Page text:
In 1977, E. P. Sanders wrote his landmark Paul and Palestinian Judaism, which argued that second temple Jews did not believe in meriting salvation by works, but believed Jews were included in the covenant by grace and kept in by works. Thus, Judaism, like Christianity, was a religion of grace.

Since Sanders’ work, Pauline studies has not been the same. Some followed Sanders’ view of Judaism, including James Dunn who applied these results to a re-reading of Paul, dubbed the “New Perspective on Paul.” Paul did not rail against Jews trying to merit salvation, but against those who tried to use boundary markers or separation from Gentiles to prove (or vindicate?) their right inclusion in the covenant. New Testament scholars are now split, some holding to this New Perspective (or one of its many variations, as categorized by Westerholm), some holding to some form of the Old Perspective (e.g., Westerholm, Schreiner, Carson et al.).

While the debate has seemed at an impasse for some time now, John Barclay has exploded on the scene with a major correction to the New Perspective position. Sanders’ conclusion was that Judaism was a religion of grace, but Barclay asks the question, what is “grace?” Is all grace the same, and is grace understood the same by all?

In his Paul and the Gift, Barclay looks at the idea of “grace” or “gift,” both appropriate translations of χάρις, in its ancient context from an anthropological perspective. One of his main contentions is that the Western world has a concept of a non-reciprocal gift, but the ancient world did not. Gifts told something about the sender and the recipient and their status relative to one another.

Barclay spent ten years researching this book and four years writing it. The depth of research is evident. Chapter three surveys the concept of grace in Paul’s writings as understood by Marcion, Augustine, Luther, Calvin, and scholars in the modern period.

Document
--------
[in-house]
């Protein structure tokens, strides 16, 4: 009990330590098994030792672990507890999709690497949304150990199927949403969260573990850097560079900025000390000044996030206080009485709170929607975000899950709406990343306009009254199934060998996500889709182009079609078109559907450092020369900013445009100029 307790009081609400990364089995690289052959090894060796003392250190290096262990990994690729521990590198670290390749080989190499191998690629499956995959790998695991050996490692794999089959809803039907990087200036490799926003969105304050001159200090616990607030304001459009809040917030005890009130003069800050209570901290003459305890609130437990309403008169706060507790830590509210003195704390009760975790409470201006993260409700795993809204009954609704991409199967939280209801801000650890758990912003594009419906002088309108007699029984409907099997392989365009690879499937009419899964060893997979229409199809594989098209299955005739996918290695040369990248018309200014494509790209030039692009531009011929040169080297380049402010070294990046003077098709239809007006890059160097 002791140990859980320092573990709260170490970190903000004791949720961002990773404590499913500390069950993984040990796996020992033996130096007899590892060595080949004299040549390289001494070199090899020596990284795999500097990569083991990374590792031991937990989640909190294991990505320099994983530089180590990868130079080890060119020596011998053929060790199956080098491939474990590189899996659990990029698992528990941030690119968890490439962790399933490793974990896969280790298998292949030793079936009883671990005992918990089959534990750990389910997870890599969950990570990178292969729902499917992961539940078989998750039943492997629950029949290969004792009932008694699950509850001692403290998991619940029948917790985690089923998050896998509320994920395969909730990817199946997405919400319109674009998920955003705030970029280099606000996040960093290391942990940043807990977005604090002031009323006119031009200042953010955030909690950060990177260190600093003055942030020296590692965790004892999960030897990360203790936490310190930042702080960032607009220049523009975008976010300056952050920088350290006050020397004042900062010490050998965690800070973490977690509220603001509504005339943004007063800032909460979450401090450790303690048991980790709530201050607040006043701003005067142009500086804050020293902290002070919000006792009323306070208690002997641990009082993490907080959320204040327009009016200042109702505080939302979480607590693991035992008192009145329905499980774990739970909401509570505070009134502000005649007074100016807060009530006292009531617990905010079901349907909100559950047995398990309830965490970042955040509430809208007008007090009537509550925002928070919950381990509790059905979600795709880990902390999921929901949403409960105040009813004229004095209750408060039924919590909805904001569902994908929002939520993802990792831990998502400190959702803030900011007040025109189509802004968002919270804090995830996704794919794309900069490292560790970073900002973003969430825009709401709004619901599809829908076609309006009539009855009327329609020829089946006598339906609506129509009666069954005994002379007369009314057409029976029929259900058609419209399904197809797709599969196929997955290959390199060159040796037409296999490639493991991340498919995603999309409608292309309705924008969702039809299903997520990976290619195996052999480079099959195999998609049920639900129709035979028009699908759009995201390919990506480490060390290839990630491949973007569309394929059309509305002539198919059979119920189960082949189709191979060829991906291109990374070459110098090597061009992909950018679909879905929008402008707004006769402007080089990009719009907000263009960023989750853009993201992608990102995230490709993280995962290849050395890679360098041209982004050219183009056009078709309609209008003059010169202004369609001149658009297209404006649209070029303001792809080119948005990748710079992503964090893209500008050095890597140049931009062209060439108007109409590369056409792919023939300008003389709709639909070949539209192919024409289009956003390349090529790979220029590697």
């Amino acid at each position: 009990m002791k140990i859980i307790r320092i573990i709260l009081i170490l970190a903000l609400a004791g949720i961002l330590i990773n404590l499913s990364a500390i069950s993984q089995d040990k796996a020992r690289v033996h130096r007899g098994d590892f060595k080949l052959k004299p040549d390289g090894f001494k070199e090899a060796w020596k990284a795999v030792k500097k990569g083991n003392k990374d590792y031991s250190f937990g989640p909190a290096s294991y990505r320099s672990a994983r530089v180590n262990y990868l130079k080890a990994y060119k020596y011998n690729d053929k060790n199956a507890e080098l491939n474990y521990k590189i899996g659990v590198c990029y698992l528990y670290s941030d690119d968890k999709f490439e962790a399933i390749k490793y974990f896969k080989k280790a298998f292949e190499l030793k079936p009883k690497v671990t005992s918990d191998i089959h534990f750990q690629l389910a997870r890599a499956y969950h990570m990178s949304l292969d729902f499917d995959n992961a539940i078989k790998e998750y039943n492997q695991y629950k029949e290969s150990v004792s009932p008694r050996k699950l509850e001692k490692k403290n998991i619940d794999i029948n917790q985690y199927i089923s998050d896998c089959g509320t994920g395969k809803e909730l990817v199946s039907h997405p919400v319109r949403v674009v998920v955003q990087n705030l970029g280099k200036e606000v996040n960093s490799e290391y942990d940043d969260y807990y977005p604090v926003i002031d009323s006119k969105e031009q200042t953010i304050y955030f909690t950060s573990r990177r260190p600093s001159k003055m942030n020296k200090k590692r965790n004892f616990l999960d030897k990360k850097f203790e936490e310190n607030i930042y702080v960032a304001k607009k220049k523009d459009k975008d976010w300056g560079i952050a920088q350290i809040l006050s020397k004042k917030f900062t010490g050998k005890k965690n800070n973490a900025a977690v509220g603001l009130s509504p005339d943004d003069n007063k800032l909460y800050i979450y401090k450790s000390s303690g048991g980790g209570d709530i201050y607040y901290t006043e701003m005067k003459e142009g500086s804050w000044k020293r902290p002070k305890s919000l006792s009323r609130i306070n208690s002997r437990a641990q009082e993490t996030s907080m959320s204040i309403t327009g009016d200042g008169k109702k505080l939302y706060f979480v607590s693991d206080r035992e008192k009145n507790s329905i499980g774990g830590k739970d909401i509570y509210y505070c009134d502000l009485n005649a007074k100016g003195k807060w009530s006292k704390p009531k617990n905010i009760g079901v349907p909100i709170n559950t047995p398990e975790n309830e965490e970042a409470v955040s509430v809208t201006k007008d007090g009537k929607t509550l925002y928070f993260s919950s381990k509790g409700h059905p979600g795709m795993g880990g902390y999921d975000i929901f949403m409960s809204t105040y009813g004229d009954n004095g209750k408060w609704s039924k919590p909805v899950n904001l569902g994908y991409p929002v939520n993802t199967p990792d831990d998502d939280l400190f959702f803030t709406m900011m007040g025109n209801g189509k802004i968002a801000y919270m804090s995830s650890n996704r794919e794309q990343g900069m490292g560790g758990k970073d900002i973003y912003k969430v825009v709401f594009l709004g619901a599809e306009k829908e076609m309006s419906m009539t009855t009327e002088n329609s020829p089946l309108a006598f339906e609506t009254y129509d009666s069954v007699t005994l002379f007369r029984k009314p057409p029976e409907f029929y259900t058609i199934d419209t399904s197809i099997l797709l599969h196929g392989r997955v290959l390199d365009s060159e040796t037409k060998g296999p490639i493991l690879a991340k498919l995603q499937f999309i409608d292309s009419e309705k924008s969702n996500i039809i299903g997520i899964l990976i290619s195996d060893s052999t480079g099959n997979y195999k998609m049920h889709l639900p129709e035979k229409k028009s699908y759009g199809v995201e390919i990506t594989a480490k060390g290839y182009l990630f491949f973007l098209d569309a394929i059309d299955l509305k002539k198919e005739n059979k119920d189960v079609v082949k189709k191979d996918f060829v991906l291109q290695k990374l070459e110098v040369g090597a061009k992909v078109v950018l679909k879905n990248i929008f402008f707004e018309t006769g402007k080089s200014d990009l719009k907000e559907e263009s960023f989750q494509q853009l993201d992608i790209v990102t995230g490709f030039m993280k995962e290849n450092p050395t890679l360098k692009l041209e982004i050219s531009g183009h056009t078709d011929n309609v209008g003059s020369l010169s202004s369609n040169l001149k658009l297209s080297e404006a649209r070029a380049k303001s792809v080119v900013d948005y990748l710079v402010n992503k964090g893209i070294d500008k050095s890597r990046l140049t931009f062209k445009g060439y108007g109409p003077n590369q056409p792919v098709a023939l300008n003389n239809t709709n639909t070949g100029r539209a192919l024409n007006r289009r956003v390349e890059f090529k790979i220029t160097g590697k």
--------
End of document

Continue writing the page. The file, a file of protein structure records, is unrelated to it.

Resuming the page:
Part 2 examines grace or gift in five different writings or corpora in second temple Judaism: Wisdom of Solomon, Philo, the Hodayot (1QH), Pseudo-Philo, and 4 Ezra. He argues that these documents display various understandings of God’s grace, which should lead us beyond Sanders’ covenantal nomism paradigm with which scholars have worked for the past forty years.

Part 3 examines “gift” in Galatians, by which Barclay tries to locate Paul within this Jewish stream of discourse on divine grace. In contrast to Paul’s ancient context, he focuses on Christ as God’s free, unmerited gift, regardless of ethic of social worth. His lens of “grace/gift” allows Barclay to find a new scheme of coherence to the letter and to emphasize thoughts previously not highlighted with as much emphasis.

While he agrees with the New Perspective that Paul is not polemicizing against works righteousness, he disagrees with the New Perspective and concludes that Paul is guarding against social value systems, which in his Jewish context would find value in the Christ-gift only by its inclusion in the value system of Torah (444).

His final part of the book examines “gift” in Romans. As with those of the New Perspective and many recent Pauline scholars, his reading emphasizes the role of Romans 9-11 within the epistle as a whole. It is not a Pauline detour or a detached parentheses, but a climactic expression of God’s “gift” of Christ. He finds both similarities and differences between the construal of grace in Galatians and Romans.

This work is a significant corrective to E. P. Sanders’ paradigm of covenantal nomism. Several scholars had challenged his construal of second temple Jewish religion, but Barclay’s may be the most formidable to date. Grace is everywhere grace, but grace is not to everyone the same.

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Paul’s understanding of God’s gift is quite different from his contemporaries, especially in its unconditional nature. God himself has perfected the concept of gift through his gift of Christ to us. If Barclay’s analysis is on target, both new and old perspective advocates will need to modify their understanding of Paul’s polemic, especially in Galatians and Romans.

Based on the attention this book has received since its publication, on the depth of its research, and on the significance of its conclusions if correct, I conjecture this book will be one of the most frequently cited books in the ongoing Pauline-perspective debate. Although it is a bit pricey, this book should be required reading for anyone studying the new and old perspective on Paul.

Preview or buy it here on Amazon.

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Listen to Barclay talk about his book.